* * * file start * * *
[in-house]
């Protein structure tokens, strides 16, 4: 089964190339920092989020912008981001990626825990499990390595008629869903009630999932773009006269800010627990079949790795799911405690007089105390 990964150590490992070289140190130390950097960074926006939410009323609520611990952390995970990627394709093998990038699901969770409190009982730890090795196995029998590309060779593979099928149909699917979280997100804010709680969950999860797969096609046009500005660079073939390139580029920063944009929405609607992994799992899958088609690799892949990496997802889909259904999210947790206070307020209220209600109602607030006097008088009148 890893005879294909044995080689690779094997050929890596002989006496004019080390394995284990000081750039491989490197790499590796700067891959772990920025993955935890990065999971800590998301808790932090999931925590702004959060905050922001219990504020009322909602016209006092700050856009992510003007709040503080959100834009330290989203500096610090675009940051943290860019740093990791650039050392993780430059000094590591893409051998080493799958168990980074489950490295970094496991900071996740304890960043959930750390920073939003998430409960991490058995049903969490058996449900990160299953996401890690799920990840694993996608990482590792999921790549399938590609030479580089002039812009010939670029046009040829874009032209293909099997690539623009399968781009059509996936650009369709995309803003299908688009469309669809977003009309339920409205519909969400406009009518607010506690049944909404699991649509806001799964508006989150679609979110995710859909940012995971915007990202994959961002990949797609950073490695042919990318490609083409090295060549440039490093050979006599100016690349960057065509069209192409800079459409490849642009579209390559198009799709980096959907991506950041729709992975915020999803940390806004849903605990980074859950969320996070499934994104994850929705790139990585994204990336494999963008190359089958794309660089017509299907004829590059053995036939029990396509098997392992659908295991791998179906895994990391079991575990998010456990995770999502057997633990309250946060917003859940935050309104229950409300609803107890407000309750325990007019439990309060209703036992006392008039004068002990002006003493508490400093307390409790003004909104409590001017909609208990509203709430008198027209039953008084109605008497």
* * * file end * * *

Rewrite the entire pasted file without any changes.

[in-house]
């Protein structure tokens, strides 16, 4: 089964190339920092989020912008981001990626825990499990390595008629869903009630999932773009006269800010627990079949790795799911405690007089105390 990964150590490992070289140190130390950097960074926006939410009323609520611990952390995970990627394709093998990038699901969770409190009982730890090795196995029998590309060779593979099928149909699917979280997100804010709680969950999860797969096609046009500005660079073939390139580029920063944009929405609607992994799992899958088609690799892949990496997802889909259904999210947790206070307020209220209600109602607030006097008088009148 890893005879294909044995080689690779094997050929890596002989006496004019080390394995284990000081750039491989490197790499590796700067891959772990920025993955935890990065999971800590998301808790932090999931925590702004959060905050922001219990504020009322909602016209006092700050856009992510003007709040503080959100834009330290989203500096610090675009940051943290860019740093990791650039050392993780430059000094590591893409051998080493799958168990980074489950490295970094496991900071996740304890960043959930750390920073939003998430409960991490058995049903969490058996449900990160299953996401890690799920990840694993996608990482590792999921790549399938590609030479580089002039812009010939670029046009040829874009032209293909099997690539623009399968781009059509996936650009369709995309803003299908688009469309669809977003009309339920409205519909969400406009009518607010506690049944909404699991649509806001799964508006989150679609979110995710859909940012995971915007990202994959961002990949797609950073490695042919990318490609083409090295060549440039490093050979006599100016690349960057065509069209192409800079459409490849642009579209390559198009799709980096959907991506950041729709992975915020999803940390806004849903605990980074859950969320996070499934994104994850929705790139990585994204990336494999963008190359089958794309660089017509299907004829590059053995036939029990396509098997392992659908295991791998179906895994990391079991575990998010456990995770999502057997633990309250946060917003859940935050309104229950409300609803107890407000309750325990007019439990309060209703036992006392008039004068002990002006003493508490400093307390409790003004909104409590001017909609208990509203709430008198027209039953008084109605008497």